Another character, although a supporting character and having hardly 20-30 minutes of screen time, that made an impact was that of Aamir, portrayed by Roshan Mathew. Aamir is a mute, queer man from Lakshwadeep who falls in love with Akbar but fails to fulfill his dream of loving. It is a challenging character, because he has no dialogues and has to portray most of his feelings and emotions through gestures, and Roshan has excelled at that. He has played such a difficult character so convincingly, and most of the times with just his eyes, that you almost wanted more of his character in the film. His character’s silence and Akbar’s insistence on understanding the silence is perhaps one of the most beautiful features of the film. Geetu Mohandas has handled this queer love story so sensitively and with such care that you are almost in disbelief that it is part of the otherwise gritty and dark film. You are transported to the shores of Lakswadeep and immersed in an unnamed love affair which is too good to be true. There is a 2-3 minute sequence between Akbar and Aamir that ends with the word ‘Akbar’ being whispered by mute Aamir into Akbar’s ears, and that will surely leave you in tears. If Akbar is the soul of the film, then Aamir is the heart beating loudly even in his silence.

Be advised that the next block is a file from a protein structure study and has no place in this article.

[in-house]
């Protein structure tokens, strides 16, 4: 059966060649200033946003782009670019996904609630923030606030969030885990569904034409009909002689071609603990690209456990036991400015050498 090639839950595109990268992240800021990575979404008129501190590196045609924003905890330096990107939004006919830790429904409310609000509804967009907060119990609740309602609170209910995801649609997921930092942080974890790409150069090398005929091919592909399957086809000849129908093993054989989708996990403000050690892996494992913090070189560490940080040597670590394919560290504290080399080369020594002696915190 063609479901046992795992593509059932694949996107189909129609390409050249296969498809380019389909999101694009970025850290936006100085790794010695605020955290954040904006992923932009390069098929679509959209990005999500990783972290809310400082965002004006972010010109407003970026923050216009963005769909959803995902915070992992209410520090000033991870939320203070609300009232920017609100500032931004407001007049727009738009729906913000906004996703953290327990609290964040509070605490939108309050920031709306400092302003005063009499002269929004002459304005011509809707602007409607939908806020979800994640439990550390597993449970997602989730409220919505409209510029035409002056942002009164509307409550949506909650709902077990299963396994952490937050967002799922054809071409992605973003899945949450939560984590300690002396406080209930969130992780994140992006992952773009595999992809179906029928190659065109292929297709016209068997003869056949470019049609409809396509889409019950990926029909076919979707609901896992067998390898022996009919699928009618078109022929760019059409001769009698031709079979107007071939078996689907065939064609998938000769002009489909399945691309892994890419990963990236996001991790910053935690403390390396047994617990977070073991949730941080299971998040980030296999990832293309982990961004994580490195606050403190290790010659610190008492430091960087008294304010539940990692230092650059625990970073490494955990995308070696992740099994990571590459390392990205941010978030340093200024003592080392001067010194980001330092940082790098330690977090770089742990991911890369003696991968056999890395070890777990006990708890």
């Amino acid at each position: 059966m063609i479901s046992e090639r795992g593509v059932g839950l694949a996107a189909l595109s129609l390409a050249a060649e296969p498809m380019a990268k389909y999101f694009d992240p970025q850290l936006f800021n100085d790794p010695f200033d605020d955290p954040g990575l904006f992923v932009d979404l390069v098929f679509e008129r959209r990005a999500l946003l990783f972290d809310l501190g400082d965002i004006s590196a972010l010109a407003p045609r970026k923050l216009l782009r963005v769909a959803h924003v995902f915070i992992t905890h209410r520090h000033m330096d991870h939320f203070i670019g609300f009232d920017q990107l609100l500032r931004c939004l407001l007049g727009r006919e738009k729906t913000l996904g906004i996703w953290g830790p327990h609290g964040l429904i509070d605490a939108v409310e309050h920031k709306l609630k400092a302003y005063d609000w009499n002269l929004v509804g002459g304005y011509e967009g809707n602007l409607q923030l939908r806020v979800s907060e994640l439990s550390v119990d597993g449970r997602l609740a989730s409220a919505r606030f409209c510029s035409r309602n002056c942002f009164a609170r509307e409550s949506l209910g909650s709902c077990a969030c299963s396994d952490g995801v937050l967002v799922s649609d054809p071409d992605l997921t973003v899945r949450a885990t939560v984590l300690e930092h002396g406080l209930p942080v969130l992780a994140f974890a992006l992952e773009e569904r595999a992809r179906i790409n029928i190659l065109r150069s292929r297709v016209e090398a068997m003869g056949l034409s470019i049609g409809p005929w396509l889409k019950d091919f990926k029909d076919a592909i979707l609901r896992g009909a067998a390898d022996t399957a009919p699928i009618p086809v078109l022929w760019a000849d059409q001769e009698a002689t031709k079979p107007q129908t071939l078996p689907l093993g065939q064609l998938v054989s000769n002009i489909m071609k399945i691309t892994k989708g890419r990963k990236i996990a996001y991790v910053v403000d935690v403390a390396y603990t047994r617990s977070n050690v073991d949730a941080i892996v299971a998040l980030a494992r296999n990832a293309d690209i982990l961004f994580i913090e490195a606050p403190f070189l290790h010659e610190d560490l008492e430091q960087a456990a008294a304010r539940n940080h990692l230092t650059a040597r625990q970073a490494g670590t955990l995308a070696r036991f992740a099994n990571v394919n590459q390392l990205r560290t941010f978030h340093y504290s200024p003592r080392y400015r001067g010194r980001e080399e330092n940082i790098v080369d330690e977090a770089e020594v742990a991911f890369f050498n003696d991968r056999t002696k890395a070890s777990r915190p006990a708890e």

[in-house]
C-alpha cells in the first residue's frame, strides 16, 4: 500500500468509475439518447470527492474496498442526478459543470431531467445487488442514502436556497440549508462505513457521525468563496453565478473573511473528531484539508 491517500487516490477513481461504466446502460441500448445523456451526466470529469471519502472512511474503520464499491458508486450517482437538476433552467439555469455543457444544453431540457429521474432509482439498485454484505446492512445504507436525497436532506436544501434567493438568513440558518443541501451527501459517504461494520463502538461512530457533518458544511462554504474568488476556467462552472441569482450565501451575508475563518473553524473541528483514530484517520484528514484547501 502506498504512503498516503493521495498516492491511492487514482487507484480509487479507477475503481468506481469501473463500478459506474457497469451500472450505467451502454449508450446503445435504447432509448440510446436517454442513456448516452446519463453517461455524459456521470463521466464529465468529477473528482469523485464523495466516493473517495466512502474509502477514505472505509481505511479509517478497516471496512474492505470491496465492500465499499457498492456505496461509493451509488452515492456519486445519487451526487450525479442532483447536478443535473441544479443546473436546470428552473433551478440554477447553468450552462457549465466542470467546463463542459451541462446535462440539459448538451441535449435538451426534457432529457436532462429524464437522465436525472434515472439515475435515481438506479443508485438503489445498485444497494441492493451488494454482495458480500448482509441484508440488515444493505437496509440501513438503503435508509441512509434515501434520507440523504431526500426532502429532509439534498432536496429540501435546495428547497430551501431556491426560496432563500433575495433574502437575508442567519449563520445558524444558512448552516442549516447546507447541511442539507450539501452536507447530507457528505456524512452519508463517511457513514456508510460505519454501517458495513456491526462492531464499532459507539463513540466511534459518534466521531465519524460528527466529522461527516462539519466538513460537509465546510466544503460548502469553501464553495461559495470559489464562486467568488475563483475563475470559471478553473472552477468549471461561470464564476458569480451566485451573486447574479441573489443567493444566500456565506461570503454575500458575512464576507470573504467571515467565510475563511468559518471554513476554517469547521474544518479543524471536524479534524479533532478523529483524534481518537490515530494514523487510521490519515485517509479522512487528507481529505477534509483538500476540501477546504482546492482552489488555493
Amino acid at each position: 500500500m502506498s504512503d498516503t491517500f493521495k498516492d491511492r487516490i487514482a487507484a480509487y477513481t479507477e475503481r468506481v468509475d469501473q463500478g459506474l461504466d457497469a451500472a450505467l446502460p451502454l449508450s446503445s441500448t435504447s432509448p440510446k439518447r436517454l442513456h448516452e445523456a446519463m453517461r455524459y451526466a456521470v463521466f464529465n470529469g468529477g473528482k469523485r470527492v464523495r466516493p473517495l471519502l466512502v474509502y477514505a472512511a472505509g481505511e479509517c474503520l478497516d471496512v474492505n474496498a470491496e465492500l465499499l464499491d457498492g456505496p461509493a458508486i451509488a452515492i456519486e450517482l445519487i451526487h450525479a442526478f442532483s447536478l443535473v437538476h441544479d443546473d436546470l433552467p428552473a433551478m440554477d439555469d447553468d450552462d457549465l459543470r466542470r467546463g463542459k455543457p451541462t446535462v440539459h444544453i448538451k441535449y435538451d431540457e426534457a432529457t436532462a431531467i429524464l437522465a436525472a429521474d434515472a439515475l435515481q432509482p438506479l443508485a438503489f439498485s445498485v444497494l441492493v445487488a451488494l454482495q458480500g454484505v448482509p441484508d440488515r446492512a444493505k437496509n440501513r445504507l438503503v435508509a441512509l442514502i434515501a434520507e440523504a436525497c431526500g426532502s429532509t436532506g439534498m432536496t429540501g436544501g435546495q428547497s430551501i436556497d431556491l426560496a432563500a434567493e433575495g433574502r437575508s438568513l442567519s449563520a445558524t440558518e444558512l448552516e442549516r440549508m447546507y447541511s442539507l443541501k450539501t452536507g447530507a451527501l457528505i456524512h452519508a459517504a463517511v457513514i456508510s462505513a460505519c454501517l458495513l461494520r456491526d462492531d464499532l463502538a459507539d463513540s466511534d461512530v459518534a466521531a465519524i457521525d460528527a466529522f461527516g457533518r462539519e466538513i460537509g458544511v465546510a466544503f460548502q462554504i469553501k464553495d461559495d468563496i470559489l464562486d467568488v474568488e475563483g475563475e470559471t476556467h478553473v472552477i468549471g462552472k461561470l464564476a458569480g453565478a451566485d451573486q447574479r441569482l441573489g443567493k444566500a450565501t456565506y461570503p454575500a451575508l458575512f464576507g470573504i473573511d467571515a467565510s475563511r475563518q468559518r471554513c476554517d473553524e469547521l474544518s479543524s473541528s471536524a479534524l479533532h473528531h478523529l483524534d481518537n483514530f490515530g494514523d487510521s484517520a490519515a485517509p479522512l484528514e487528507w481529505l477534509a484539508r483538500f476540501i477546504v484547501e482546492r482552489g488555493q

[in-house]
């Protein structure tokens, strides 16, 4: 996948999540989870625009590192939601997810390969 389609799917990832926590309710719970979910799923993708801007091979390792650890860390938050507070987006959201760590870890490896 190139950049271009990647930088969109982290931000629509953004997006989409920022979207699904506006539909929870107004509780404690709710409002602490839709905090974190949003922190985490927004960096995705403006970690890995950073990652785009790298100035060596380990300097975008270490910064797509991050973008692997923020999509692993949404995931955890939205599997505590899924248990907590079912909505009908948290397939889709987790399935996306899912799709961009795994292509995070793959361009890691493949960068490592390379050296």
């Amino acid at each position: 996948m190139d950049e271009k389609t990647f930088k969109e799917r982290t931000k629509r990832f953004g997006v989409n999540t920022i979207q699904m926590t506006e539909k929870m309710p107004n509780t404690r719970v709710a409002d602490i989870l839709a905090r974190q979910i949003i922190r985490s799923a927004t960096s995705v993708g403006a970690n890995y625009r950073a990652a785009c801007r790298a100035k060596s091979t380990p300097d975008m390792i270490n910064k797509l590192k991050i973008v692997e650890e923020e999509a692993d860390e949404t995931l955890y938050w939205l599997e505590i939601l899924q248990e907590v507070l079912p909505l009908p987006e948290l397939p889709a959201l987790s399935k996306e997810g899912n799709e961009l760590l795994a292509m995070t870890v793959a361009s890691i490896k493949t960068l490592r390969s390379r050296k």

There are some other minor characters in the film, notable among them is Salim played by Shashank Arora, Moosa played by Dileesh Pothan, Latheef played by Sujith Shankar, and Rosy played by Sobhita Dhulipala. Rosy is the stereotype of a sex worker in Hindi cinema, who is street-smart, beautiful and likes to curse a lot. The character does not have much to offer, but Sobhita manages to play a believable part. Latheef’s character is another important and interesting arc which could have been developed further. Sujith Shankar plays the part of a transgender quite well, even though the character is under-written. We are not told much about them, but the character has some sort of relationship with Bhai, and Bhai comes to seek their help. Sujith portrays the confusion and stark realities that one faces in a society that is hell-bent on forcing everyone into binaries. However, one of the biggest disappointments is the way Salim’s character was presented. It is definitely an under-written character and Shashank portrays even that so effectively that you are almost rooting for him despite him being in a not-so positive role.